What is plaque

It is a colorless, sticky film composed of proteins in saliva that constantly adhere to our teeth and gums, which are gradually adhering bacteria and sugars. It is the main cause of cavities and gum disease, and can harden, calcified into tartar if not removed daily.

How do I know if I have motherboard?

Everyone plaque because bacteria are constantly being formed in our mouth. To grow and develop, the bacteria use ingredients found in our diet and saliva. The plaque develops cavities when the acids, they attack and destroy the teeth. The repeated acid attacks tooth enamel and cause cavities. Also, if plaque is not removed properly irritate the gums around the teeth and leads to gingivitis (bleeding gums, swollen and red), periodontal disease (disease of the tissues supporting the teeth) and even loss of teeth Dental.

How to prevent the formation of plaque?

With proper care, it is easy to prevent plaque formation. It is important to observe the following precautions:

  • Brush carefully at least twice a day, to remove the plaque attached to the teeth surface.
  • Floss daily to remove plaque from between teeth and under the gumline where a toothbrush cannot reach.
  • Limit sugary or starchy foods, especially sticky foods.
  • Set a schedule for regular dental visits for professional cleanings and dental exams.

What are cavities?

Tooth decay is the destruction of the hard tissues of the teeth. It is caused by the presence of acid produced by bacteria of the plaque deposited on the tooth surfaces. This tooth decay is heavily influenced by lifestyle, ie, influences what we eat, how we take care of the teeth (our hygiene habits), the presence of fluoride in water and toothpaste we use . Heredity also plays a role in the susceptibility of your teeth to decay. While cavities are generally more common in children, adults are also at risk for it. The types of cavities include:

  • Crown Caries: Are the most common, occurs in both children and adults, and usually develop on the chewing surfaces or between the teeth.
  • Root Caries: In cases where the gums recede parts are exposed tooth root. As the roots are not covered by enamel, these exposed areas easily affected and root caries appear that are difficult to treat.
  • Recurrent Caries: In patients with a tendency to accumulate plaque and good hygiene fail, they can form new decay around existing fillings and crowns.

The adults are particularly at risk for cavities if they suffer from dry mouth, which is a disorder caused by a lack of saliva. This is because some diseases, the use of some drugs, and radiation treatments and chemotherapy. Dry mouth can be temporary or permanent, depending on its origin. Cavities can be serious and if left untreated, can destroy the tooth affecting the nerves inside, which can cause an abscess (an infection in the root end). Once formed an abscess, the only treatment is endodontics (also called root canal treatment) or tooth extraction.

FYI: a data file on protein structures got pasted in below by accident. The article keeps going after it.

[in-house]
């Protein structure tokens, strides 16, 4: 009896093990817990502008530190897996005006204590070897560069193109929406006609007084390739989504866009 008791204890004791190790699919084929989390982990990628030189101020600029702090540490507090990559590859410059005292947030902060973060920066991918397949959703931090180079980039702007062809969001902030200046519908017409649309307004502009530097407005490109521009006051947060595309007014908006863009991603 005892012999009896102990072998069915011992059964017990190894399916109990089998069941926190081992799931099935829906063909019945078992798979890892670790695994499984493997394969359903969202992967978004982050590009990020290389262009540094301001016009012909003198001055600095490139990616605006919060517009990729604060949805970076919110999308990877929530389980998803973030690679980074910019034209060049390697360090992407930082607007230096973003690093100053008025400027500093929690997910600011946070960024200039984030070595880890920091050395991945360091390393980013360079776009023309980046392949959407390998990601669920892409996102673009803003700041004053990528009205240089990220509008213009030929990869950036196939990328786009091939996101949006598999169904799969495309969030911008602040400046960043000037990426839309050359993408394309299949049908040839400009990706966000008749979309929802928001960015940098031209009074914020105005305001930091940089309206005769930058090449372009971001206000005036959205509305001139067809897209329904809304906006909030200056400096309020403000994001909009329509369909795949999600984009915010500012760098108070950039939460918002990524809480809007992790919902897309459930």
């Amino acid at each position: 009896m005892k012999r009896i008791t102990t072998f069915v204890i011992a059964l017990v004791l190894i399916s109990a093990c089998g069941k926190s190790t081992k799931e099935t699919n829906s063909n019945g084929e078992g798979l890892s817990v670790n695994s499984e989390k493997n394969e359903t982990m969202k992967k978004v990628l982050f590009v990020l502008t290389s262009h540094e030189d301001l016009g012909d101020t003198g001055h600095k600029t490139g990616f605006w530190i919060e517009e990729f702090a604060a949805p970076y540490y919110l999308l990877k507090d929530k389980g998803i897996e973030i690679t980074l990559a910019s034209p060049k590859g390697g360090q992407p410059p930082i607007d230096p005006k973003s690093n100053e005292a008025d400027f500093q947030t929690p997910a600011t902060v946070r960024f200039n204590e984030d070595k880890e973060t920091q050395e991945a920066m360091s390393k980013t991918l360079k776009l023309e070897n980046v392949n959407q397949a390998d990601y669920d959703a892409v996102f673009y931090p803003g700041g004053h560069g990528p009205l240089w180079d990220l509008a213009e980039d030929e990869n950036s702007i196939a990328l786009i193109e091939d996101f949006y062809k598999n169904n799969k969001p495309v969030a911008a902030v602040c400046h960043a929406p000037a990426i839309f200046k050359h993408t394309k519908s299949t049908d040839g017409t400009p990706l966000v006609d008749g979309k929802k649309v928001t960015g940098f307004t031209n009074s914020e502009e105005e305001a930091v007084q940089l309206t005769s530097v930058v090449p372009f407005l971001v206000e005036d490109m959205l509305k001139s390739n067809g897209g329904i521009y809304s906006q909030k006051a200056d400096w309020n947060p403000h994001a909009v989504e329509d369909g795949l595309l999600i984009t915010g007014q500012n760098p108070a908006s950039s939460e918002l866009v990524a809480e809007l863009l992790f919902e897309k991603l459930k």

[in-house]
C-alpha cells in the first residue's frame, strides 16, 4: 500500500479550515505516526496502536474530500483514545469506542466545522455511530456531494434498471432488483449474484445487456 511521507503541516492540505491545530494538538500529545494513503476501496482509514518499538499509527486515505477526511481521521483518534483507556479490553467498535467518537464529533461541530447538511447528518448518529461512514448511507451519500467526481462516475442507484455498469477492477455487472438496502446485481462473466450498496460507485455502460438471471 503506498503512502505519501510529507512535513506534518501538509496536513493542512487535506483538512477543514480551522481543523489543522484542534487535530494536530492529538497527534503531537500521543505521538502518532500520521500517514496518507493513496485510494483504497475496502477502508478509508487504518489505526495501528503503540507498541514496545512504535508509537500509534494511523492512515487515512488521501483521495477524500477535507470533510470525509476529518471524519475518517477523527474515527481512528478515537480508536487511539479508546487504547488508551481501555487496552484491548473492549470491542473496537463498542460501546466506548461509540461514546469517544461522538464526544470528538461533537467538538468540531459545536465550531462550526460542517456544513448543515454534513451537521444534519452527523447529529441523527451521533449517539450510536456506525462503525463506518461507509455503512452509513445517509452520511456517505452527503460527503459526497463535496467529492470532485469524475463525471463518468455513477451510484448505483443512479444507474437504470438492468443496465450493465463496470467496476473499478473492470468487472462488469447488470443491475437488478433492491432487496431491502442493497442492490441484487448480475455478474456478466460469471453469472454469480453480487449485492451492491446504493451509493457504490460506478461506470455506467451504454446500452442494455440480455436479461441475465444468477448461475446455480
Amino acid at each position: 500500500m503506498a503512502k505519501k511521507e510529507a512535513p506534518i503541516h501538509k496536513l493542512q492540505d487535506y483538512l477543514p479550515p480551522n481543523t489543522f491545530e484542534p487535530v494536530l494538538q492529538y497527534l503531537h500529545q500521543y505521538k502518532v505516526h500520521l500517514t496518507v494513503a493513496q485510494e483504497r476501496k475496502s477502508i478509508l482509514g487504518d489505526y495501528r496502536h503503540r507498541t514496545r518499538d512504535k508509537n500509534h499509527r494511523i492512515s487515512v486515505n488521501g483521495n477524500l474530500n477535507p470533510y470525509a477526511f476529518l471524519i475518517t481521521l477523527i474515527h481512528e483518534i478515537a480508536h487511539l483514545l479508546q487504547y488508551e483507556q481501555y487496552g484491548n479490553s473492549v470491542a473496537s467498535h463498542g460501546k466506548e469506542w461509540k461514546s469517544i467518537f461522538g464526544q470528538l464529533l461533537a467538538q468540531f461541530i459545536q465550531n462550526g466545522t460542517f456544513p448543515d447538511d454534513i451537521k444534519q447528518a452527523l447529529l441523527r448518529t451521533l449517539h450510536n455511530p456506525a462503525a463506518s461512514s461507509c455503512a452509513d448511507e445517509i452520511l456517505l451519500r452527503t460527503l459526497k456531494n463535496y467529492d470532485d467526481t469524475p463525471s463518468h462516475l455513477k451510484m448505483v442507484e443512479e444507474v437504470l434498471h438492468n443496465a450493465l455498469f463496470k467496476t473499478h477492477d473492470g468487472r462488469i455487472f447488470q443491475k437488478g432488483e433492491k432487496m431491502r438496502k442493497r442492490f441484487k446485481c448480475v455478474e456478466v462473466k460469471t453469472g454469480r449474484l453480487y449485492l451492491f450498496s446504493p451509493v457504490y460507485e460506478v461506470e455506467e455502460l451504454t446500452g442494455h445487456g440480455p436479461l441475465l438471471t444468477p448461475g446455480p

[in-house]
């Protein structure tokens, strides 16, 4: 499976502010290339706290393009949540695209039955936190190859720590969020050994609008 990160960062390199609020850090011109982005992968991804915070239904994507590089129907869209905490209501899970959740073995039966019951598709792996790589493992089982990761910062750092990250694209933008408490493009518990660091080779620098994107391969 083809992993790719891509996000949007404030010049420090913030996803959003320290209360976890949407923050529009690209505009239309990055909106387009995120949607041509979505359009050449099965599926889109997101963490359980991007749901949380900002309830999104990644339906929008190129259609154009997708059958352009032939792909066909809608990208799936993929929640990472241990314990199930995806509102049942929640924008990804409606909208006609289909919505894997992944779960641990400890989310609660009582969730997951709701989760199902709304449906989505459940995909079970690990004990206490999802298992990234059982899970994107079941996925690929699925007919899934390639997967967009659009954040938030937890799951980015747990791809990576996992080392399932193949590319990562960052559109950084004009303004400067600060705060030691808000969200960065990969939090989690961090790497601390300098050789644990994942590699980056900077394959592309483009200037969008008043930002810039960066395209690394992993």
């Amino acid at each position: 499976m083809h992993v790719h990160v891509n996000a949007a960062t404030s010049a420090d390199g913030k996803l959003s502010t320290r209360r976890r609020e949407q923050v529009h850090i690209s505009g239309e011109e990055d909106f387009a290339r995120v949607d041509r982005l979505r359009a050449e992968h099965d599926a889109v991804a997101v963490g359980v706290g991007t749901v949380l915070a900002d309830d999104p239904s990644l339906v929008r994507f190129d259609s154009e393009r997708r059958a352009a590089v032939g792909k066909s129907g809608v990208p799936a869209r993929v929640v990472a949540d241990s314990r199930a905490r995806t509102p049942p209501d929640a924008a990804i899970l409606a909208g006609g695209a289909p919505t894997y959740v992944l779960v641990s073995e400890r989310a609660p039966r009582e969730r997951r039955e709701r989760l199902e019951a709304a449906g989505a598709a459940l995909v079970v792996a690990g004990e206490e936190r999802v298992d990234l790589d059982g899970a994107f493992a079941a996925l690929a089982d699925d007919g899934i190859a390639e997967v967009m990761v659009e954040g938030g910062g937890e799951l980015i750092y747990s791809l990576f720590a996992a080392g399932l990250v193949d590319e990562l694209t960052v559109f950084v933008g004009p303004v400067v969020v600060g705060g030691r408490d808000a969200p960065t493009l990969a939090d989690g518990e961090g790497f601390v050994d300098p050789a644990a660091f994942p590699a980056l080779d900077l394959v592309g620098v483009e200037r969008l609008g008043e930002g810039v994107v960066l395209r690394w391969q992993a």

How do I know if I have a cavity?

Only your dentist can tell for sure if you have a cavity. This is because cavities develop below the surface of the tooth where the top cannot see them. When we eat foods containing carbohydrates (sugars and starches), the bacteria in plaque produce acids consume and to destroy the tooth. Over time, the tooth enamel begins to demineralized and thus a cavity is formed.

Cavities are more likely to develop in pits on the chewing surfaces of back teeth, between teeth and near the gum. However, regardless of where they appear, the best way to locate and treat them before they become serious is visiting the dentist and undergo periodic inspections or reviews.

How I can help prevent cavities?

  • Brush your teeth at least twice a day and floss daily to remove plaque from between teeth and under the gumline.
  • Undergo regular dental checkups. Preventive care helps prevent problems from occurring and keep minor problems from becoming major.
  • Eat a balanced diet that limits starchy or sugary foods. When you eat these foods, try to do it with a meal rather than between meals to minimize the number of times exposes your teeth to acid-producing bacteria.
  • Use dental products that contain fluoride.

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